EU privacy regulators promise action on Google privacy policy changes

Regulators want Google to provide users with more information about its policies, and delete personal data after set periods

European privacy authorities have threatened action before the Summer to curb Google's collection, combination and storage of its users' personal information, after growing impatient with the company's failure to respond to their criticisms of its revised privacy policy.

An action plan was drawn up last month, and will be submitted for approval next week at a formal meeting of the Article 29 Working Party (A29WP), which brings together data protection authorities from across the European Union.

Google introduced its revised, unified privacy policy on March 1, 2012, despite requests for a delay from AW29P.

The A29WP's members wanted more time to complete their examination of the policy changes Google had proposed. Google refused to wait, prompting the A29WP to ask the French National Commission on Computing and Liberty (CNIL) to conduct a full investigation. It exchanged several letters with Google seeking clarification of the company's policies before finally publishing its report on Oct. 16.

That report stopped short of asking Google to undo all its changes, but said that in order to comply with E.U. data protection regulations, Google should provide users with more information about its policies, stop combining information from different sources when it is not legally justified, and guarantee to delete personal data after set periods.

Last October, CNIL president Isabelle Falque-Pierrotin said she expected Google to make a commitment to change its policy "within three or four months," failing which she expected that a number of national data protection authorities would take action. The A29WP set no firm deadline for Google to take action, however, leaving it to national data protection authorities to decide whether to take regulatory or legal action.

On Monday, though, the privacy regulators seemed less patient.

"After a four month deadline that was granted to Google in order to comply with the European data protection regulation and to implement effectively [A29WP] recommendations, no answer has been given," CNIL said Monday.

"On Feb. 18, European data protection authorities have noted that Google did not provide any precise and effective answers to their recommendations. In this context, the E.U. data protection authorities are committed to act and continue their investigations. Therefore, they propose to set up a working group, led by the CNIL, in order to coordinate their repressive action which should take place before the summer."

Google insisted that it had replied to CNIL in January, but neither party immediately responded to requests for an explanation of the discrepancy between their stories. Given CNIL's criticism of Google's previous responses as evasive or incomplete, the most likely is that Google did indeed reply, but that its answers were not precise or effective enough to satisfy CNIL.

Google Global Privacy Counsel Peter Fleischer was clearly in no mood to write any last-minute replies, however. He spent the weekend writing a post for his personal blog in which he accused European privacy laws of being quixotic, hopelessly vague and innovation-inhibiting.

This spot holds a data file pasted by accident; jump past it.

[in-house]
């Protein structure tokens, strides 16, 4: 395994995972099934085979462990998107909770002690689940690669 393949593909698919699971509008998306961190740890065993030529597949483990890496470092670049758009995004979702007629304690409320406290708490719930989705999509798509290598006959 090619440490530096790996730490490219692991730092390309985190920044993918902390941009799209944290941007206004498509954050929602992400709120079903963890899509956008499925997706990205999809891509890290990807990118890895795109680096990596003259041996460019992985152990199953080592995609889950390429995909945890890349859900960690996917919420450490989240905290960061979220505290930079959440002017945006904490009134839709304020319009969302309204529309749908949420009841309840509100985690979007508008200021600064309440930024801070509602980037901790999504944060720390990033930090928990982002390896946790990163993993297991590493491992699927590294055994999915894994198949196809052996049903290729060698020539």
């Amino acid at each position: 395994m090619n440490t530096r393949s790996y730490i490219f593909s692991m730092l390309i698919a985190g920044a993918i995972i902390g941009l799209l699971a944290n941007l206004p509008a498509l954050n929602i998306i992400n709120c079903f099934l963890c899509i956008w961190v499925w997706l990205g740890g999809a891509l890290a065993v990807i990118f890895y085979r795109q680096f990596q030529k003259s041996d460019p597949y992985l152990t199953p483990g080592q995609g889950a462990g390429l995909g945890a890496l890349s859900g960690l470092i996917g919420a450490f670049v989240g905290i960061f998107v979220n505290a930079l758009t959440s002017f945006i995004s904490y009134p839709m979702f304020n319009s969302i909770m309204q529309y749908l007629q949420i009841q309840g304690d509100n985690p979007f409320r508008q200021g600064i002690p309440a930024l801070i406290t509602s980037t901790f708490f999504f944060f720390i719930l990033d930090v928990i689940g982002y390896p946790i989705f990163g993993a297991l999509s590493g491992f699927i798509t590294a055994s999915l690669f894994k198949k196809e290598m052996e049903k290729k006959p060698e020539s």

Peter Sayer covers open source software, European intellectual property legislation and general technology breaking news for IDG News Service. Send comments and news tips to Peter at peter_sayer@idg.com.

Join the newsletter!

Or
Error: Please check your email address.
Rocket to Success - Your 10 Tips for Smarter ERP System Selection

Tags governmentsecurityprivacyregulationinternetGooglelegalsearch enginesArticle 29 Working PartyCommission Nationale de l'Informatique et des Libertés

Keep up with the latest tech news, reviews and previews by subscribing to the Good Gear Guide newsletter.

Peter Sayer

IDG News Service
Show Comments

Essentials

James Cook University - Master of Data Science Online Course

Learn more >

Mobile

Victorinox Werks Professional Executive 17 Laptop Case

Learn more >

Exec

Budget

Back To Business Guide

Click for more ›

Most Popular Reviews

Latest Articles

Resources

PCW Evaluation Team

Louise Coady

Brother MFC-L9570CDW Multifunction Printer

The printer was convenient, produced clear and vibrant images and was very easy to use

Edwina Hargreaves

WD My Cloud Home

I would recommend this device for families and small businesses who want one safe place to store all their important digital content and a way to easily share it with friends, family, business partners, or customers.

Walid Mikhael

Brother QL-820NWB Professional Label Printer

It’s easy to set up, it’s compact and quiet when printing and to top if off, the print quality is excellent. This is hands down the best printer I’ve used for printing labels.

Ben Ramsden

Sharp PN-40TC1 Huddle Board

Brainstorming, innovation, problem solving, and negotiation have all become much more productive and valuable if people can easily collaborate in real time with minimal friction.

Sarah Ieroianni

Brother QL-820NWB Professional Label Printer

The print quality also does not disappoint, it’s clear, bold, doesn’t smudge and the text is perfectly sized.

Ratchada Dunn

Sharp PN-40TC1 Huddle Board

The Huddle Board’s built in program; Sharp Touch Viewing software allows us to easily manipulate and edit our documents (jpegs and PDFs) all at the same time on the dashboard.

Featured Content

Product Launch Showcase

Latest Jobs

Don’t have an account? Sign up here

Don't have an account? Sign up now

Forgot password?